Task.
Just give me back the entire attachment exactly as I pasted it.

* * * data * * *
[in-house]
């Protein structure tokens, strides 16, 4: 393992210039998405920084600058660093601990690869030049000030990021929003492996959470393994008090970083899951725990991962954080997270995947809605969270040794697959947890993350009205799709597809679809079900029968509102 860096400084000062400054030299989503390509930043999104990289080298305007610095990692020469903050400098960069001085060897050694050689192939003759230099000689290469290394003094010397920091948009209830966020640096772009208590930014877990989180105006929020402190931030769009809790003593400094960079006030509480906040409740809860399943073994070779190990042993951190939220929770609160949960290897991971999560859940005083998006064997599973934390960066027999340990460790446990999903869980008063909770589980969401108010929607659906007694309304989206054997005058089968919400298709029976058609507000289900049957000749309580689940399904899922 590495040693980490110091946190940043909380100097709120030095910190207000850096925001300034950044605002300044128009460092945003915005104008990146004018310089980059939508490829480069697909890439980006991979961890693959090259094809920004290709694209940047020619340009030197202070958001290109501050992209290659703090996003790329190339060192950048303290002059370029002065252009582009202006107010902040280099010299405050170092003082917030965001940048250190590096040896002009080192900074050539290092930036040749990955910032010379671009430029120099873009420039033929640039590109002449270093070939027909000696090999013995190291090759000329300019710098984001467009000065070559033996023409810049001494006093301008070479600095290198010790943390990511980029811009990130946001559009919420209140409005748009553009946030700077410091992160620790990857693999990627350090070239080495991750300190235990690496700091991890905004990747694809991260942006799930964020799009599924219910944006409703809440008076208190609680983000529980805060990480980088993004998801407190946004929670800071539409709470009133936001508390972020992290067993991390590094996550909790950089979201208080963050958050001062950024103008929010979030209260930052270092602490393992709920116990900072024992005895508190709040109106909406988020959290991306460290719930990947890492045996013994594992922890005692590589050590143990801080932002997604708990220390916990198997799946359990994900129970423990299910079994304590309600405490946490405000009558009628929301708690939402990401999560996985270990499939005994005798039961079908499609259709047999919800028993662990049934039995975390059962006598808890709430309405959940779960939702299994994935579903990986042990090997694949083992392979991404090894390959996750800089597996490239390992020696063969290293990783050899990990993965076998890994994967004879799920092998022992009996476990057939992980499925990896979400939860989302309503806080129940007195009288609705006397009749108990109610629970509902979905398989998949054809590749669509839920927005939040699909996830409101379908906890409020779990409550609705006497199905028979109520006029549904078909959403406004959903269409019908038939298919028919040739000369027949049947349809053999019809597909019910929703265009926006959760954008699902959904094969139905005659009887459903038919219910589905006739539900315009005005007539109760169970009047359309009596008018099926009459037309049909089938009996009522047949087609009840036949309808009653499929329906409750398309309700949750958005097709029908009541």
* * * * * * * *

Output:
[in-house]
């Protein structure tokens, strides 16, 4: 393992210039998405920084600058660093601990690869030049000030990021929003492996959470393994008090970083899951725990991962954080997270995947809605969270040794697959947890993350009205799709597809679809079900029968509102 860096400084000062400054030299989503390509930043999104990289080298305007610095990692020469903050400098960069001085060897050694050689192939003759230099000689290469290394003094010397920091948009209830966020640096772009208590930014877990989180105006929020402190931030769009809790003593400094960079006030509480906040409740809860399943073994070779190990042993951190939220929770609160949960290897991971999560859940005083998006064997599973934390960066027999340990460790446990999903869980008063909770589980969401108010929607659906007694309304989206054997005058089968919400298709029976058609507000289900049957000749309580689940399904899922 590495040693980490110091946190940043909380100097709120030095910190207000850096925001300034950044605002300044128009460092945003915005104008990146004018310089980059939508490829480069697909890439980006991979961890693959090259094809920004290709694209940047020619340009030197202070958001290109501050992209290659703090996003790329190339060192950048303290002059370029002065252009582009202006107010902040280099010299405050170092003082917030965001940048250190590096040896002009080192900074050539290092930036040749990955910032010379671009430029120099873009420039033929640039590109002449270093070939027909000696090999013995190291090759000329300019710098984001467009000065070559033996023409810049001494006093301008070479600095290198010790943390990511980029811009990130946001559009919420209140409005748009553009946030700077410091992160620790990857693999990627350090070239080495991750300190235990690496700091991890905004990747694809991260942006799930964020799009599924219910944006409703809440008076208190609680983000529980805060990480980088993004998801407190946004929670800071539409709470009133936001508390972020992290067993991390590094996550909790950089979201208080963050958050001062950024103008929010979030209260930052270092602490393992709920116990900072024992005895508190709040109106909406988020959290991306460290719930990947890492045996013994594992922890005692590589050590143990801080932002997604708990220390916990198997799946359990994900129970423990299910079994304590309600405490946490405000009558009628929301708690939402990401999560996985270990499939005994005798039961079908499609259709047999919800028993662990049934039995975390059962006598808890709430309405959940779960939702299994994935579903990986042990090997694949083992392979991404090894390959996750800089597996490239390992020696063969290293990783050899990990993965076998890994994967004879799920092998022992009996476990057939992980499925990896979400939860989302309503806080129940007195009288609705006397009749108990109610629970509902979905398989998949054809590749669509839920927005939040699909996830409101379908906890409020779990409550609705006497199905028979109520006029549904078909959403406004959903269409019908038939298919028919040739000369027949049947349809053999019809597909019910929703265009926006959760954008699902959904094969139905005659009887459903038919219910589905006739539900315009005005007539109760169970009047359309009596008018099926009459037309049909089938009996009522047949087609009840036949309808009653499929329906409750398309309700949750958005097709029908009541």